Homepage Timeline Maps A-Z index Learning

Women near the king

See Robins 1993 and Troy 1986

Proposition: in ancient Egypt there is no royal family, only the divine intervention of placing a manifestation of the sun-god to rule on earth ('king'), and the consequent physical contact between human beings and that divine solar presence. This emanation of the sun-god is male, with few exceptions throughout Ancient Egyptian history. Between 3100 and 332 BC there are five women who appear to have held the same position as the male ruler in formal presentation or burial place: Merytneit (First Dynasty), Sobekneferu (Twelfth Dynasty), Hatshepsut (Eighteenth Dynasty), and Tausret (Nineteenth Dynasty). In the Egyptian language there is a word for king, but no word for queen. The women in the vicinity of the king took the explicit titles 'king's wife/mother/daughter' or, more rarely, 'king's sister'. These positions use terms of kinship, but are steeped in mythical imagery expressed in life, in their costumes, headgear and titularies, and in death, in their place and manner of burial and cult.

At Lahun, Guy Brunton and Flinders Petrie uncovered one remarkable survival illustrating the exceptional position of the women near the king - the burial of the king's daughter Sathathoriunet, in the pyramid complex of king Senusret II. The find was divided between the Egyptian Museum, Cairo, and the excavators: after exhibition in University College London, the exported share was acquired by the Metropolitan Museum of Art, New York, where it is displayed, and has recently been exhaustively reanalysed.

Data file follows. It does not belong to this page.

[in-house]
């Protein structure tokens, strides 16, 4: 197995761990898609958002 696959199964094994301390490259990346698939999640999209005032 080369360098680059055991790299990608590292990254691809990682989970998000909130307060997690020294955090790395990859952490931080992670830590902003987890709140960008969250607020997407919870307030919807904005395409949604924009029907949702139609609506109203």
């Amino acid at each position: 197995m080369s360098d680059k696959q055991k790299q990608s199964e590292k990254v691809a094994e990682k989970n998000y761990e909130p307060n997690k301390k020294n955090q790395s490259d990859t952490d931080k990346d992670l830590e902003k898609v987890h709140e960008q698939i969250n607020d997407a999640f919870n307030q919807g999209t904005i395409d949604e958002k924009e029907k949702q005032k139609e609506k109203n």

The Lahun papyri mention resources allotted to or deriving from the domain of the king's daughter Neferuptah. This is probably to be identified with the pyramid complex found by Habachi in 1936, where Nagib Farag excavated the intact burial chamber in 1955. Her name is written in a cartouche, symbol of sovereignty. A possible sister, Sobekneferu, became ruler either alongside Amenemhat III, or his successor Amenemhat IV, or perhaps ruled alone. Her reign marked the end of the Twelfth Dynasty in later kinglists: it is often said that this marks the end of the family line, but these ritual positions revealed in formal writing do not provide enough data to reconstruct family trees. The reasons for and nature of her rule are unknown, but it marks a moment of exceptional participation by a woman in divine kingship over Egypt.


Copyright © 2000 University College London. All rights reserved.